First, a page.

maul

[mawl]
noun
1.
a heavy hammer, as for driving stakes or wedges.
2.
Archaic. a heavy club or mace.
verb (used with object)
3.
to handle or use roughly: The book was badly mauled by its borrowers.
4.
to injure by a rough beating, shoving, or the like; bruise: to be mauled by an angry crowd.
5.
to split with a maul and wedge, as a wooden rail.
Also, mall.


Origin:
1200–50; (noun) Middle English malle < Old French mail mallet, hammer < Latin malleus hammer; (v.) Middle English mallen < Old French maillier, derivative of noun

mauler, noun
unmauled, adjective

mall, maul, maw.
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Based on the Random House Dictionary, © Random House, Inc. 2014.
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Collins
World English Dictionary
maul (mɔːl)
 
vb
1.  to handle clumsily; paw
2.  to batter or lacerate
 
n
3.  a heavy two-handed hammer suitable for driving piles, wedges, etc
4.  rugby a loose scrum that forms around a player who is holding the ball and on his feet
 
[C13: from Old French mail, from Latin malleus hammer. See mallet]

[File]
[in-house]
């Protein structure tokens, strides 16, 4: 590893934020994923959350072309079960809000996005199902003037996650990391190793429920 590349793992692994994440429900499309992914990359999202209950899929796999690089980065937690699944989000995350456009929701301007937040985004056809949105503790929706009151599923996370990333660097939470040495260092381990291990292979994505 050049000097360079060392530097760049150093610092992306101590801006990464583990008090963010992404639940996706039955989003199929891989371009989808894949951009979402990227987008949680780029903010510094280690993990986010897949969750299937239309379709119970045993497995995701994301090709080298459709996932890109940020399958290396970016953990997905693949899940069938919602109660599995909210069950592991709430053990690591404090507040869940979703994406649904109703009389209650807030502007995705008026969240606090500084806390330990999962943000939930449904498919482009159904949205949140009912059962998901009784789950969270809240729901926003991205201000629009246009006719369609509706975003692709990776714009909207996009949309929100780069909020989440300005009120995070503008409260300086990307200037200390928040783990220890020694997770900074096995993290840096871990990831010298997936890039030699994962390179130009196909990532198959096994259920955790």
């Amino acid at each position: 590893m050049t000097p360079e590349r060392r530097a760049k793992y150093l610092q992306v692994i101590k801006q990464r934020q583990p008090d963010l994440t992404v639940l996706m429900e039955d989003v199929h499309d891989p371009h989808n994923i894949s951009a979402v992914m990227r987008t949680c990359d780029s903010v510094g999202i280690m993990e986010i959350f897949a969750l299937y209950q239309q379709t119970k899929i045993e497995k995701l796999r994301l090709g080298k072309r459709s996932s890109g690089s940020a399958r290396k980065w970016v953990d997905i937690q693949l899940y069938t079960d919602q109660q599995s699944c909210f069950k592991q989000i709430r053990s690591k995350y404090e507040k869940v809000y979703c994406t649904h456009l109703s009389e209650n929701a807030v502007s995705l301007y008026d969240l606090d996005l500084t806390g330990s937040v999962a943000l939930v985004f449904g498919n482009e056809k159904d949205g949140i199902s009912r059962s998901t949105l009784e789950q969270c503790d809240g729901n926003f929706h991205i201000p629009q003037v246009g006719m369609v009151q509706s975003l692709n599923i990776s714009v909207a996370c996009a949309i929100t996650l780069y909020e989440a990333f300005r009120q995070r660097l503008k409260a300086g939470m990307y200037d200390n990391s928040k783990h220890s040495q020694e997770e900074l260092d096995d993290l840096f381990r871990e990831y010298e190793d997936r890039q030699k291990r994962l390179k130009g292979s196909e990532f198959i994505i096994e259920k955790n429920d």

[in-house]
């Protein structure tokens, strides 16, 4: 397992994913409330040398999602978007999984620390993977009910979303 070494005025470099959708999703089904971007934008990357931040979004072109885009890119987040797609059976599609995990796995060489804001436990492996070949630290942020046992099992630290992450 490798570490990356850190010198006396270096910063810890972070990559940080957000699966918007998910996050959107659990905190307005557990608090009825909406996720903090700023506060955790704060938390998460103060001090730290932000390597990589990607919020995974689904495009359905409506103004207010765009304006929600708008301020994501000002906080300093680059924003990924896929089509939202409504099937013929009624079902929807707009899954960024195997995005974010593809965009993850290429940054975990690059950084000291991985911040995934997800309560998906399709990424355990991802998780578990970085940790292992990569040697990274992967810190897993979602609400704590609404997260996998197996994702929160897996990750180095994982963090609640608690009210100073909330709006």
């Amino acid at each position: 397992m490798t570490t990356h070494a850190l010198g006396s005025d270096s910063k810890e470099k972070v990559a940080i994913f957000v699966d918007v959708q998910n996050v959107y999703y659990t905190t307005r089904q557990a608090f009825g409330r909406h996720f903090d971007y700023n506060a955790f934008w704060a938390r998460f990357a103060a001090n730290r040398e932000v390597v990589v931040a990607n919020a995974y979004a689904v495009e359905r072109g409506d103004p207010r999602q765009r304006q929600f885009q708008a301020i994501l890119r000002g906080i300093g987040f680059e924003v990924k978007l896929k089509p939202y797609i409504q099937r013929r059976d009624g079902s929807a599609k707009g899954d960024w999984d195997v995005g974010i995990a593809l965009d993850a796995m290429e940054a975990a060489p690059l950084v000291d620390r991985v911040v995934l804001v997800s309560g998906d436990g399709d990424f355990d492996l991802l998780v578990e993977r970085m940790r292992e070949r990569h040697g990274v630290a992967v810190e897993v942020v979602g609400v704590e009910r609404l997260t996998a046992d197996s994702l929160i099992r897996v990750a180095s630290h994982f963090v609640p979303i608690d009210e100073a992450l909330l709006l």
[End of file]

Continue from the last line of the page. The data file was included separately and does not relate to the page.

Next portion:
'mauler
 
n

Collins English Dictionary - Complete & Unabridged 10th Edition
2009 © William Collins Sons & Co. Ltd. 1979, 1986 © HarperCollins
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Etymonline
Word Origin & History

maul
mid-13c., meallen "strike with a heavy weapon," from M.E. mealle (mid-13c.) "mace, wooden club, heavy hammer," from O.Fr. mail (see mallet). The meaning "damage seriously, shatter, mangle" is first recorded 1690s. Related: Mauled; mauling.
Online Etymology Dictionary, © 2010 Douglas Harper
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Easton
Bible Dictionary

Maul definition


an old name for a mallet, the rendering of the Hebrew mephits (Prov. 25:18), properly a war-club.

Easton's 1897 Bible Dictionary
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Example sentences
Mauled cattle, stained sleepwear and overprotective menfolk.
Several people have been mauled, though deaths so far have been confined to
  cats, rabbits and small dogs.
The honeyguides quickly mauled their foster siblings, shaking brutally and
  striking haphazardly for a few minutes.
Many of these foxes were described as mauled, ripped apart, or fed upon.
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